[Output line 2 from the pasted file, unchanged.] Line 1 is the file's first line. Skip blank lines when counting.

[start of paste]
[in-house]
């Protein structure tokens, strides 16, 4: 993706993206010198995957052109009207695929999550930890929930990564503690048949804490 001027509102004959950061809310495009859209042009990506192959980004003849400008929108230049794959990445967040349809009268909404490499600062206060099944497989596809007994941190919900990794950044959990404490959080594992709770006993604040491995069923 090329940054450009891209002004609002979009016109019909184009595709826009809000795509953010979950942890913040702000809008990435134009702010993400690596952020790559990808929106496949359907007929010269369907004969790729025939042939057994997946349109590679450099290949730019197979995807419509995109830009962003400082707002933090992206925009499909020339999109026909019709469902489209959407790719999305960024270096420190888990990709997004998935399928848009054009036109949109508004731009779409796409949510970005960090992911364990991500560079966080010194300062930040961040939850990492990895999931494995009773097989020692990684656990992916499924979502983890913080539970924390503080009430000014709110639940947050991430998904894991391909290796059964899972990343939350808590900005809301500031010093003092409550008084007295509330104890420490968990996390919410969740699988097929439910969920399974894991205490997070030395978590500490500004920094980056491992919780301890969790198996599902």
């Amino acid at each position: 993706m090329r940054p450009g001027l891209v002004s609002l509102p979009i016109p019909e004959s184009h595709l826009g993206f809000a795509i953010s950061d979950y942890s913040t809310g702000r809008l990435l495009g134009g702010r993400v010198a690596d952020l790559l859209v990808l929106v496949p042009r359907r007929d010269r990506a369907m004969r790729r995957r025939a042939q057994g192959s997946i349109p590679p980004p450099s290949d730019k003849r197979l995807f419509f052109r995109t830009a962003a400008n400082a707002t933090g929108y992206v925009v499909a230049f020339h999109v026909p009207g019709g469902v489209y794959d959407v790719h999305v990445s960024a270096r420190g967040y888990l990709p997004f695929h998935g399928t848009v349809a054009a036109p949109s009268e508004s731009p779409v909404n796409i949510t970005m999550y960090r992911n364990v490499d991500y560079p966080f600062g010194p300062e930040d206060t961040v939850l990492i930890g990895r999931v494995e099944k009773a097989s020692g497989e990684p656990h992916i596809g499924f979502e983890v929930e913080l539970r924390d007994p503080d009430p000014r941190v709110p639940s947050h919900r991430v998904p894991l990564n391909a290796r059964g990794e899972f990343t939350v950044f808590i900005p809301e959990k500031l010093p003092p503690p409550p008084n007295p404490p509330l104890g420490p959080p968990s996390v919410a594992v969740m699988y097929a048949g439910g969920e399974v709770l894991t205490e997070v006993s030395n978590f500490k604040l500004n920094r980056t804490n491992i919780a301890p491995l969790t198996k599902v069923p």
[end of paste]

């Protein structure tokens, strides 16, 4: 993706993206010198995957052109009207695929999550930890929930990564503690048949804490 001027509102004959950061809310495009859209042009990506192959980004003849400008929108230049794959990445967040349809009268909404490499600062206060099944497989596809007994941190919900990794950044959990404490959080594992709770006993604040491995069923 090329940054450009891209002004609002979009016109019909184009595709826009809000795509953010979950942890913040702000809008990435134009702010993400690596952020790559990808929106496949359907007929010269369907004969790729025939042939057994997946349109590679450099290949730019197979995807419509995109830009962003400082707002933090992206925009499909020339999109026909019709469902489209959407790719999305960024270096420190888990990709997004998935399928848009054009036109949109508004731009779409796409949510970005960090992911364990991500560079966080010194300062930040961040939850990492990895999931494995009773097989020692990684656990992916499924979502983890913080539970924390503080009430000014709110639940947050991430998904894991391909290796059964899972990343939350808590900005809301500031010093003092409550008084007295509330104890420490968990996390919410969740699988097929439910969920399974894991205490997070030395978590500490500004920094980056491992919780301890969790198996599902």